Business Times - 09 Feb 2011
Egypt's fate yet to be sealed
By LEON HADAR
IT may be too early to conclude whether the protests in Egypt will amount to a revolution. And it remains to be seen if the 2011 Egyptian Revolution will go the way of the 1979 Iranian Revolution that led to the collapse of the pro-American Shah and to the rise of the Ayatollah's theocracy.
Iran then challenged the balance of power in the Middle East and that led to major political and economic developments, including the Iran-Iraq War and a global oil crisis.
Perhaps Egypt's continuing political unrest will eventually fizzle out and the demonstrations in Tahrir Square in Cairo will only bring about marginal reforms in the country's political and economic system.
Such an outcome will allow the military-based regime that has controlled that country since 1952 when a revolution did result in the downfall of the then British-backed monarchy - sans the 83-year-old Hosni Mubarak and with 'fresh' faces, say, retired generals in their 70s - to continue ruling the country and maintain the status quo, perhaps by less repressive means.
There is no doubt that the anti-government insurgencies in Egypt and earlier in Tunisia - and that seem to be spreading to other Middle Eastern countries - reflect the genuine sentiments of many economically depressed people in the Arab countries.
Miserable economic conditions - no jobs, no housing, no food to feed themselves and their families - have helped provoke other revolutions in the past.
Indeed, the dramatic rise in commodity and, subsequently, food prices may have been the catalyst for the political unrest in Egypt.
Some pundits who attribute the rise in commodity prices to global inflationary pressures that they blame on the loose monetary policies of the US Federal Reserve are proposing - half-jokingly - that the insurgency in Egypt be named the 'Bernanke's Revolution'.
That the 'have-nots' in the Arab world who are being economically squeezed are fuelling the current disturbances may explain why protests are taking place in the poor nations such as Egypt and Yemen and not in the rich oil-producing states such as Saudi Arabia where political freedom is actually much more constrained (especially when it comes to women's rights and religious freedoms and where there is not even a modicum of free elections) but where the standards of living are fairly high.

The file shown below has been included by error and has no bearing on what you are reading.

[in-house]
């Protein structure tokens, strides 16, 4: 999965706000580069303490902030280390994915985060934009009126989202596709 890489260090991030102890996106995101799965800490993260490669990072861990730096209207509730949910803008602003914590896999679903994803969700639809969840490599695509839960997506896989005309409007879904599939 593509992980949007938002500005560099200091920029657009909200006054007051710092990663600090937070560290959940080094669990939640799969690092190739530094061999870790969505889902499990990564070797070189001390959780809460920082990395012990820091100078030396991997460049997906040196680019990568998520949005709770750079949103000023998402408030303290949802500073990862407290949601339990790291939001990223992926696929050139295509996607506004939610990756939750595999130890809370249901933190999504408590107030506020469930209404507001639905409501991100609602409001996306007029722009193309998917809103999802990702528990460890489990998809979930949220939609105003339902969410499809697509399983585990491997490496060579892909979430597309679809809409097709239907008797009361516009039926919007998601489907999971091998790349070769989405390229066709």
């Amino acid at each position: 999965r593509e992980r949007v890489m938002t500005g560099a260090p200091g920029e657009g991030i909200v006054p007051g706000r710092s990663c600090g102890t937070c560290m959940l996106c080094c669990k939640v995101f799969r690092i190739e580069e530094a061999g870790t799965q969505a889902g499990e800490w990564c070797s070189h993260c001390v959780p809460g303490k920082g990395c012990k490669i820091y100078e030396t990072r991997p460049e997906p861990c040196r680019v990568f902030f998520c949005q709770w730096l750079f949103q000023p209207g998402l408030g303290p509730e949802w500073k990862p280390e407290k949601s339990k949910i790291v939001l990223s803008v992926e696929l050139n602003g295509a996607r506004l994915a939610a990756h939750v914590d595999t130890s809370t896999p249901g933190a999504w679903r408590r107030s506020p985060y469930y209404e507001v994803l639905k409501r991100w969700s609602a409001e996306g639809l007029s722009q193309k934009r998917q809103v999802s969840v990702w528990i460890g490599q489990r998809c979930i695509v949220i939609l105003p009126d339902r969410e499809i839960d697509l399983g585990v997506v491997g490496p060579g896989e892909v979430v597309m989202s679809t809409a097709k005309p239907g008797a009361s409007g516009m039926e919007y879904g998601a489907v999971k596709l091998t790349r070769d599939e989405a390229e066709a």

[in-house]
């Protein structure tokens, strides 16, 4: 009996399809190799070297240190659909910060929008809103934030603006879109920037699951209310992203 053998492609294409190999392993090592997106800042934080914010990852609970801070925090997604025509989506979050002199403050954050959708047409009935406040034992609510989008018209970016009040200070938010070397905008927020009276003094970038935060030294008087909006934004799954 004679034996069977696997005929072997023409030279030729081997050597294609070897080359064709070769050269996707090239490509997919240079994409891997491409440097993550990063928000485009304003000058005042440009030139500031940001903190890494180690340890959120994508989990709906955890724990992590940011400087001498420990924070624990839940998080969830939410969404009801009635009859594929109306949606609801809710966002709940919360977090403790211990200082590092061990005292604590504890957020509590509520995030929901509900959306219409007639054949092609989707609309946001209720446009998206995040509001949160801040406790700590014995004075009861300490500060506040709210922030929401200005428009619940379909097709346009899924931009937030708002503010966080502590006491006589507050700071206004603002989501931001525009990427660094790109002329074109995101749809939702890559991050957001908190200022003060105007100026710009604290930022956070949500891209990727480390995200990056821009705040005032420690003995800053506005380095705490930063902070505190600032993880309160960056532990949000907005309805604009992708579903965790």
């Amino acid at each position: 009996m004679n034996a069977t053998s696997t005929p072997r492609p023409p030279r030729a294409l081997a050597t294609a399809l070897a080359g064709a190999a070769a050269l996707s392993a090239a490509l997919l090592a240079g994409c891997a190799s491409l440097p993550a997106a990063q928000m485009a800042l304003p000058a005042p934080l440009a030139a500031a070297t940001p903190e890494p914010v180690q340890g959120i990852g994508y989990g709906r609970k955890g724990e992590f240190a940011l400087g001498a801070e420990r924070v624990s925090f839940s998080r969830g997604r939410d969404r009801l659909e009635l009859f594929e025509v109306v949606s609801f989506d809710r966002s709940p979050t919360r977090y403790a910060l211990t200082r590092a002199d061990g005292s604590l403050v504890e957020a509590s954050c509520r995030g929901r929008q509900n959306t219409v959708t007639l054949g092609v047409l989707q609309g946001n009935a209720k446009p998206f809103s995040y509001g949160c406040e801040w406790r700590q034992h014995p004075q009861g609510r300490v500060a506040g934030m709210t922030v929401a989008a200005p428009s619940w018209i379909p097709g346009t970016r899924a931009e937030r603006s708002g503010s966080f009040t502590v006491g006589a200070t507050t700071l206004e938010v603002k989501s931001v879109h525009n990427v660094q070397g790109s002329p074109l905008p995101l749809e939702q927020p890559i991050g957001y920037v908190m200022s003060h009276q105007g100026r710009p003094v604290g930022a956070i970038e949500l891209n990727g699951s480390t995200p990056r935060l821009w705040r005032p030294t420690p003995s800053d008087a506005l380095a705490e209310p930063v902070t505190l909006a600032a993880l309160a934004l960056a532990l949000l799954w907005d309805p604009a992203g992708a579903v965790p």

At the same time, it is also clear the protests in Egypt have been organised by political activists and intellectuals, including young bloggers, who belong to the educated and urban middle class - who were successful in exploiting the economic anxiety - and whose main demands have to do with politics and less with economics: that Mr Mubarak and the generals resign and that Egypt embraces a democratic form of government based on free elections, free press and so on.
These are the same kind of demands that were raised by pro-democracy and human rights activists who were the driving force behind the public protests that helped bring down Communist rule in Poland, Hungary, Czechoslovakia and Eastern Germany in 1989.
While the Communist apparatchiks in Eastern Europe had lost their outside support from the then crumbling Soviet Union - and, in the end, seemed to lose their will to remain in power - the political realities in Egypt are quite different today.
Washington may be employing the rhetoric of change, but the US call for 'orderly transition of power' is an indication that this time, the outside power may not be ready to go along with a revolution that will probably re-orient Egypt's foreign policy away from the US.
Nor is there any sign that the generals in Egypt - or for that matter, the Saudi, the Hashemites of the Jordanian royal family or Syria's Assads and other military-backed regimes in the Arab world - have lost their will to maintain power.
Indeed, most of these monarchs, generals and soldiers have been trained in the Machiavelli School of Government and could be described as the world's ultimate political survivors who have outlasted quite a few US presidents and even the Soviet Union. They and their aides are probably studying now the causes for Egypt's unrest - making sure that that doesn't happen to them.
Moreover, while the pro-democracy movements in Eastern Europe had been led by respected political figures promoting coherent plans to govern their countries, much of the protests in Egypt have been leaderless and seem to lack any positive political or economic programme.
The protesters want to get rid of Mr Mubarak but fail to explain who and what will come after him. Hence the concerns in Washington that the Muslim Brotherhood - the only political movement whose leaders seem to know exactly who they are and what they want - could exert a lot of influence in post-Mubarak Egypt.
The Internet may be a great tool to help organise protests but it cannot serve as a substitute to building and sustaining a viable political movement with leaders and plans that could mobilise long-term national and international support.
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